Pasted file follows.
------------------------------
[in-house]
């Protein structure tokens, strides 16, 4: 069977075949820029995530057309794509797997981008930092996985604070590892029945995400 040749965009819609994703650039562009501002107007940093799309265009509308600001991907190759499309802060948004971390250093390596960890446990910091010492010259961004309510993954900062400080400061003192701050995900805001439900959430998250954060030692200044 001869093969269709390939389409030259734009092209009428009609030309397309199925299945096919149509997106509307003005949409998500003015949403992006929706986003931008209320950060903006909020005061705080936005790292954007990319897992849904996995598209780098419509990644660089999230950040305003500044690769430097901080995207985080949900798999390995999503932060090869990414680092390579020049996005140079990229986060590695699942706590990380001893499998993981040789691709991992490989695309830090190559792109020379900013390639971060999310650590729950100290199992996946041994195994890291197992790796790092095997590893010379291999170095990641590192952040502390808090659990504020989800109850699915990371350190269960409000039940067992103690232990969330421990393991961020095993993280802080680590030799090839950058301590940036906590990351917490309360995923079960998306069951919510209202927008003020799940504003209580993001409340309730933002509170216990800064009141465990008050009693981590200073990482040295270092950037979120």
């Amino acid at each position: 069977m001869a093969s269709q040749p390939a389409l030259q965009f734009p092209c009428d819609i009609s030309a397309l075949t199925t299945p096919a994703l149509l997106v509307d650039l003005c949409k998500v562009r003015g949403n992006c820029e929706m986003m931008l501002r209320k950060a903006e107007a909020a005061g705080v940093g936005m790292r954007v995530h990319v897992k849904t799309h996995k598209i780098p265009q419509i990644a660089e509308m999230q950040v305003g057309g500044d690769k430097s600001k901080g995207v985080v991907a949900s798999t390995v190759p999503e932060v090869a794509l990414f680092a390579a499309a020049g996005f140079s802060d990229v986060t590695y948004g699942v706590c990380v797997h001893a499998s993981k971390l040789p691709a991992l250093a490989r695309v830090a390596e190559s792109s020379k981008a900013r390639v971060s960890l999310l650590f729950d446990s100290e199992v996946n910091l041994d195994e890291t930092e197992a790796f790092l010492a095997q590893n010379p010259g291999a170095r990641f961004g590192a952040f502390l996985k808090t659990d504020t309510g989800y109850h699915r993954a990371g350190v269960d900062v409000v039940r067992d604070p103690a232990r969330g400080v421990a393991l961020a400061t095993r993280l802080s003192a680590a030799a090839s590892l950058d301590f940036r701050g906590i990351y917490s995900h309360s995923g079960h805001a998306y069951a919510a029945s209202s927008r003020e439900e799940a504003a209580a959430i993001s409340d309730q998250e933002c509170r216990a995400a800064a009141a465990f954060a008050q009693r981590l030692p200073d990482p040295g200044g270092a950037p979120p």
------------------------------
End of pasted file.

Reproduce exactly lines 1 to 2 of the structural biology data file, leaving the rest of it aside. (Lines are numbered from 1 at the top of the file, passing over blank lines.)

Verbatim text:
[in-house]
């Protein structure tokens, strides 16, 4: 069977075949820029995530057309794509797997981008930092996985604070590892029945995400 040749965009819609994703650039562009501002107007940093799309265009509308600001991907190759499309802060948004971390250093390596960890446990910091010492010259961004309510993954900062400080400061003192701050995900805001439900959430998250954060030692200044 001869093969269709390939389409030259734009092209009428009609030309397309199925299945096919149509997106509307003005949409998500003015949403992006929706986003931008209320950060903006909020005061705080936005790292954007990319897992849904996995598209780098419509990644660089999230950040305003500044690769430097901080995207985080949900798999390995999503932060090869990414680092390579020049996005140079990229986060590695699942706590990380001893499998993981040789691709991992490989695309830090190559792109020379900013390639971060999310650590729950100290199992996946041994195994890291197992790796790092095997590893010379291999170095990641590192952040502390808090659990504020989800109850699915990371350190269960409000039940067992103690232990969330421990393991961020095993993280802080680590030799090839950058301590940036906590990351917490309360995923079960998306069951919510209202927008003020799940504003209580993001409340309730933002509170216990800064009141465990008050009693981590200073990482040295270092950037979120």